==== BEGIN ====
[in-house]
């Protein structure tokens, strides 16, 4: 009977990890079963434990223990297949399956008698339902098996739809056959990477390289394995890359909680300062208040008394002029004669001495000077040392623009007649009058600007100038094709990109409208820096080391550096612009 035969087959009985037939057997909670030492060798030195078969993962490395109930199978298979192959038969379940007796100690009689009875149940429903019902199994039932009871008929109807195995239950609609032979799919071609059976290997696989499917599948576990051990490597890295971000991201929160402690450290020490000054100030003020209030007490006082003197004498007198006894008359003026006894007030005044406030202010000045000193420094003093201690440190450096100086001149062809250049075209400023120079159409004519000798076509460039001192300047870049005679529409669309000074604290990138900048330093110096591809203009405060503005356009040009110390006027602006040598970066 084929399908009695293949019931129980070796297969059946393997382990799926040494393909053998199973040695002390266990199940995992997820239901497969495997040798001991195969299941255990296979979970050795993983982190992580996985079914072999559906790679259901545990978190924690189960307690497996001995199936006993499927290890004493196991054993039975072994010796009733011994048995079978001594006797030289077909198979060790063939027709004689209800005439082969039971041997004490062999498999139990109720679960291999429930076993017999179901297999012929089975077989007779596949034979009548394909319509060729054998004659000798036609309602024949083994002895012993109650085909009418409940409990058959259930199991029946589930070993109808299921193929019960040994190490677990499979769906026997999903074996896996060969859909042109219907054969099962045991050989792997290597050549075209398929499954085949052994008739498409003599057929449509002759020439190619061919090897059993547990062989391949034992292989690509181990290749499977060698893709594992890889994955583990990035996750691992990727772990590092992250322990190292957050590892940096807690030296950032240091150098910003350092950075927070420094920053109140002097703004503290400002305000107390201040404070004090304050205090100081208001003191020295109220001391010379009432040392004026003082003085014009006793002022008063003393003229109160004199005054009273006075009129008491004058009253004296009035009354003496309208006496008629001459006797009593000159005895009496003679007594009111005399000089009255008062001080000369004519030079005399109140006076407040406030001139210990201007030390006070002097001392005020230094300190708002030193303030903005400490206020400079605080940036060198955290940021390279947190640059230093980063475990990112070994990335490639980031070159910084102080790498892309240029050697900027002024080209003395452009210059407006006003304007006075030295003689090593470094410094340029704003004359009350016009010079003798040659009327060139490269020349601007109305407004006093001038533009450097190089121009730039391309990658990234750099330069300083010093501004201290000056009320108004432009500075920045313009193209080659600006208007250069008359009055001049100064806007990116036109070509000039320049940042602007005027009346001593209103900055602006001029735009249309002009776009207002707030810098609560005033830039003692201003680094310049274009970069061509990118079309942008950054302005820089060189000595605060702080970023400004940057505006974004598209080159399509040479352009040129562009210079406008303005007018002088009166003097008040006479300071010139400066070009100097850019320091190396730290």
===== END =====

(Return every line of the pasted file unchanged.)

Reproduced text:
[in-house]
């Protein structure tokens, strides 16, 4: 009977990890079963434990223990297949399956008698339902098996739809056959990477390289394995890359909680300062208040008394002029004669001495000077040392623009007649009058600007100038094709990109409208820096080391550096612009 035969087959009985037939057997909670030492060798030195078969993962490395109930199978298979192959038969379940007796100690009689009875149940429903019902199994039932009871008929109807195995239950609609032979799919071609059976290997696989499917599948576990051990490597890295971000991201929160402690450290020490000054100030003020209030007490006082003197004498007198006894008359003026006894007030005044406030202010000045000193420094003093201690440190450096100086001149062809250049075209400023120079159409004519000798076509460039001192300047870049005679529409669309000074604290990138900048330093110096591809203009405060503005356009040009110390006027602006040598970066 084929399908009695293949019931129980070796297969059946393997382990799926040494393909053998199973040695002390266990199940995992997820239901497969495997040798001991195969299941255990296979979970050795993983982190992580996985079914072999559906790679259901545990978190924690189960307690497996001995199936006993499927290890004493196991054993039975072994010796009733011994048995079978001594006797030289077909198979060790063939027709004689209800005439082969039971041997004490062999498999139990109720679960291999429930076993017999179901297999012929089975077989007779596949034979009548394909319509060729054998004659000798036609309602024949083994002895012993109650085909009418409940409990058959259930199991029946589930070993109808299921193929019960040994190490677990499979769906026997999903074996896996060969859909042109219907054969099962045991050989792997290597050549075209398929499954085949052994008739498409003599057929449509002759020439190619061919090897059993547990062989391949034992292989690509181990290749499977060698893709594992890889994955583990990035996750691992990727772990590092992250322990190292957050590892940096807690030296950032240091150098910003350092950075927070420094920053109140002097703004503290400002305000107390201040404070004090304050205090100081208001003191020295109220001391010379009432040392004026003082003085014009006793002022008063003393003229109160004199005054009273006075009129008491004058009253004296009035009354003496309208006496008629001459006797009593000159005895009496003679007594009111005399000089009255008062001080000369004519030079005399109140006076407040406030001139210990201007030390006070002097001392005020230094300190708002030193303030903005400490206020400079605080940036060198955290940021390279947190640059230093980063475990990112070994990335490639980031070159910084102080790498892309240029050697900027002024080209003395452009210059407006006003304007006075030295003689090593470094410094340029704003004359009350016009010079003798040659009327060139490269020349601007109305407004006093001038533009450097190089121009730039391309990658990234750099330069300083010093501004201290000056009320108004432009500075920045313009193209080659600006208007250069008359009055001049100064806007990116036109070509000039320049940042602007005027009346001593209103900055602006001029735009249309002009776009207002707030810098609560005033830039003692201003680094310049274009970069061509990118079309942008950054302005820089060189000595605060702080970023400004940057505006974004598209080159399509040479352009040129562009210079406008303005007018002088009166003097008040006479300071010139400066070009100097850019320091190396730290």